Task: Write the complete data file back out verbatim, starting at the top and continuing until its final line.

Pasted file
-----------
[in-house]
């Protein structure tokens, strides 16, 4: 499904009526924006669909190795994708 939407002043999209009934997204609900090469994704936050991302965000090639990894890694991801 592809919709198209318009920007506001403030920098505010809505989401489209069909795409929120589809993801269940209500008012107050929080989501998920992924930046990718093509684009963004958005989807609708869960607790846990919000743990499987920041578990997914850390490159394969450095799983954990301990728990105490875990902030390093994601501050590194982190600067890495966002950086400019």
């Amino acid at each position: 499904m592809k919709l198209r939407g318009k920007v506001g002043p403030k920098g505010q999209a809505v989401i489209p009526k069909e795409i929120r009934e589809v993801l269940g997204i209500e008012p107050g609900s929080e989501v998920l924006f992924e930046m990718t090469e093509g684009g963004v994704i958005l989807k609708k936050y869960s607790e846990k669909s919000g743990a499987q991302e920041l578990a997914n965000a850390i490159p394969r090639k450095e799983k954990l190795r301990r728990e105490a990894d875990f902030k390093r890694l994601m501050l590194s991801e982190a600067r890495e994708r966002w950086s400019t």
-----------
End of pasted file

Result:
[in-house]
């Protein structure tokens, strides 16, 4: 499904009526924006669909190795994708 939407002043999209009934997204609900090469994704936050991302965000090639990894890694991801 592809919709198209318009920007506001403030920098505010809505989401489209069909795409929120589809993801269940209500008012107050929080989501998920992924930046990718093509684009963004958005989807609708869960607790846990919000743990499987920041578990997914850390490159394969450095799983954990301990728990105490875990902030390093994601501050590194982190600067890495966002950086400019």
């Amino acid at each position: 499904m592809k919709l198209r939407g318009k920007v506001g002043p403030k920098g505010q999209a809505v989401i489209p009526k069909e795409i929120r009934e589809v993801l269940g997204i209500e008012p107050g609900s929080e989501v998920l924006f992924e930046m990718t090469e093509g684009g963004v994704i958005l989807k609708k936050y869960s607790e846990k669909s919000g743990a499987q991302e920041l578990a997914n965000a850390i490159p394969r090639k450095e799983k954990l190795r301990r728990e105490a990894d875990f902030k390093r890694l994601m501050l590194s991801e982190a600067r890495e994708r966002w950086s400019t």